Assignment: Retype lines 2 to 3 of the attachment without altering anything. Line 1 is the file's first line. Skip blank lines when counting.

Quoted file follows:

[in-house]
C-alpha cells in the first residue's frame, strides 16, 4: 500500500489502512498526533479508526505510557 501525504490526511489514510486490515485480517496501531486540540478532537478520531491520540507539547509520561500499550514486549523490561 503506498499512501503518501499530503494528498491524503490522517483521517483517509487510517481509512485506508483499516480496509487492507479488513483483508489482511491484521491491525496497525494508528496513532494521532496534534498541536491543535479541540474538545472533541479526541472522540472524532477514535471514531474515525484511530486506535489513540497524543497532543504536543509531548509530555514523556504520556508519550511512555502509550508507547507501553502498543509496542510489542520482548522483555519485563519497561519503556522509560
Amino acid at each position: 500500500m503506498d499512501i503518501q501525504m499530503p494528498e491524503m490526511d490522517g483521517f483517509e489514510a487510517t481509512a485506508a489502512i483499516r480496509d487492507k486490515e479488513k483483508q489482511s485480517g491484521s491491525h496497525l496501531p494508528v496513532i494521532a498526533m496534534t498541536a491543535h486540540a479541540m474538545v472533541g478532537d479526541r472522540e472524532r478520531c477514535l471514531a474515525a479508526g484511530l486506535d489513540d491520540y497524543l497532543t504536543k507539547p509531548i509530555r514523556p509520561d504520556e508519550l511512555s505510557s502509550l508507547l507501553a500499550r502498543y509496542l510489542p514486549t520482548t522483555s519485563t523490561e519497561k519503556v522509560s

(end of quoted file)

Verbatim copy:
C-alpha cells in the first residue's frame, strides 16, 4: 500500500489502512498526533479508526505510557 501525504490526511489514510486490515485480517496501531486540540478532537478520531491520540507539547509520561500499550514486549523490561 503506498499512501503518501499530503494528498491524503490522517483521517483517509487510517481509512485506508483499516480496509487492507479488513483483508489482511491484521491491525496497525494508528496513532494521532496534534498541536491543535479541540474538545472533541479526541472522540472524532477514535471514531474515525484511530486506535489513540497524543497532543504536543509531548509530555514523556504520556508519550511512555502509550508507547507501553502498543509496542510489542520482548522483555519485563519497561519503556522509560
Amino acid at each position: 500500500m503506498d499512501i503518501q501525504m499530503p494528498e491524503m490526511d490522517g483521517f483517509e489514510a487510517t481509512a485506508a489502512i483499516r480496509d487492507k486490515e479488513k483483508q489482511s485480517g491484521s491491525h496497525l496501531p494508528v496513532i494521532a498526533m496534534t498541536a491543535h486540540a479541540m474538545v472533541g478532537d479526541r472522540e472524532r478520531c477514535l471514531a474515525a479508526g484511530l486506535d489513540d491520540y497524543l497532543t504536543k507539547p509531548i509530555r514523556p509520561d504520556e508519550l511512555s505510557s502509550l508507547l507501553a500499550r502498543y509496542l510489542p514486549t520482548t522483555s519485563t523490561e519497561k519503556v522509560s